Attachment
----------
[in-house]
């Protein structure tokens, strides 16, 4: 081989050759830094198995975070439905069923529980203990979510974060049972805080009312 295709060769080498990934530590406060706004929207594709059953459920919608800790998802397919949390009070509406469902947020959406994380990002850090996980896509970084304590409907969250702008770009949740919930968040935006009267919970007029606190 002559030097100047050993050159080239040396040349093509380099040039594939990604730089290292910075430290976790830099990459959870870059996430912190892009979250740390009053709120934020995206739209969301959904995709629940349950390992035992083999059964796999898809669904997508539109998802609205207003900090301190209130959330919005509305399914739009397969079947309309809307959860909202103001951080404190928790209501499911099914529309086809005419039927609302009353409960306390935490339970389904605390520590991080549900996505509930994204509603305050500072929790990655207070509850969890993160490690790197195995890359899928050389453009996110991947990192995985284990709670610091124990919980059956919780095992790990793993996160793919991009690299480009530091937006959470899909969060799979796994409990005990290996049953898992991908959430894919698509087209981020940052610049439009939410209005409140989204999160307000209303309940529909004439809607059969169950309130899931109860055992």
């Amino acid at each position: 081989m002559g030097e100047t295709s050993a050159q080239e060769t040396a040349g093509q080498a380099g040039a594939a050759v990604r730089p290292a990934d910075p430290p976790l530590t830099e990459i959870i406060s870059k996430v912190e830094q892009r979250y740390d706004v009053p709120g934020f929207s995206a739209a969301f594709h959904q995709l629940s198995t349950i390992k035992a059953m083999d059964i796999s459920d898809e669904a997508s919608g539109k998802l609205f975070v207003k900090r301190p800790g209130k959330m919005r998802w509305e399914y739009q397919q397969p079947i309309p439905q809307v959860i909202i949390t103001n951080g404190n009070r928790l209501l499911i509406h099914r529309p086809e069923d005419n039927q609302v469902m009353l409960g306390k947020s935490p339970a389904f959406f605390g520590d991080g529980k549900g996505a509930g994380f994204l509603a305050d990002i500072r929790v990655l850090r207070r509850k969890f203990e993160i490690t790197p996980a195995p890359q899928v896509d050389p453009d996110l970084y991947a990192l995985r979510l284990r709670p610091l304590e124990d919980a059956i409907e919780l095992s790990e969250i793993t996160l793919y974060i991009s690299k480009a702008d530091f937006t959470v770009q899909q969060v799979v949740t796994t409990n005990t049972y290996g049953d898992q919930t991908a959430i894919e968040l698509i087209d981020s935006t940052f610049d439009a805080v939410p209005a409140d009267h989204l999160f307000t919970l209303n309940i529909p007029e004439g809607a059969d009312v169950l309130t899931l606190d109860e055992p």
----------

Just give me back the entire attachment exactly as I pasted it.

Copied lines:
[in-house]
């Protein structure tokens, strides 16, 4: 081989050759830094198995975070439905069923529980203990979510974060049972805080009312 295709060769080498990934530590406060706004929207594709059953459920919608800790998802397919949390009070509406469902947020959406994380990002850090996980896509970084304590409907969250702008770009949740919930968040935006009267919970007029606190 002559030097100047050993050159080239040396040349093509380099040039594939990604730089290292910075430290976790830099990459959870870059996430912190892009979250740390009053709120934020995206739209969301959904995709629940349950390992035992083999059964796999898809669904997508539109998802609205207003900090301190209130959330919005509305399914739009397969079947309309809307959860909202103001951080404190928790209501499911099914529309086809005419039927609302009353409960306390935490339970389904605390520590991080549900996505509930994204509603305050500072929790990655207070509850969890993160490690790197195995890359899928050389453009996110991947990192995985284990709670610091124990919980059956919780095992790990793993996160793919991009690299480009530091937006959470899909969060799979796994409990005990290996049953898992991908959430894919698509087209981020940052610049439009939410209005409140989204999160307000209303309940529909004439809607059969169950309130899931109860055992």
């Amino acid at each position: 081989m002559g030097e100047t295709s050993a050159q080239e060769t040396a040349g093509q080498a380099g040039a594939a050759v990604r730089p290292a990934d910075p430290p976790l530590t830099e990459i959870i406060s870059k996430v912190e830094q892009r979250y740390d706004v009053p709120g934020f929207s995206a739209a969301f594709h959904q995709l629940s198995t349950i390992k035992a059953m083999d059964i796999s459920d898809e669904a997508s919608g539109k998802l609205f975070v207003k900090r301190p800790g209130k959330m919005r998802w509305e399914y739009q397919q397969p079947i309309p439905q809307v959860i909202i949390t103001n951080g404190n009070r928790l209501l499911i509406h099914r529309p086809e069923d005419n039927q609302v469902m009353l409960g306390k947020s935490p339970a389904f959406f605390g520590d991080g529980k549900g996505a509930g994380f994204l509603a305050d990002i500072r929790v990655l850090r207070r509850k969890f203990e993160i490690t790197p996980a195995p890359q899928v896509d050389p453009d996110l970084y991947a990192l995985r979510l284990r709670p610091l304590e124990d919980a059956i409907e919780l095992s790990e969250i793993t996160l793919y974060i991009s690299k480009a702008d530091f937006t959470v770009q899909q969060v799979v949740t796994t409990n005990t049972y290996g049953d898992q919930t991908a959430i894919e968040l698509i087209d981020s935006t940052f610049d439009a805080v939410p209005a409140d009267h989204l999160f307000t919970l209303n309940i529909p007029e004439g809607a059969d009312v169950l309130t899931l606190d109860e055992p």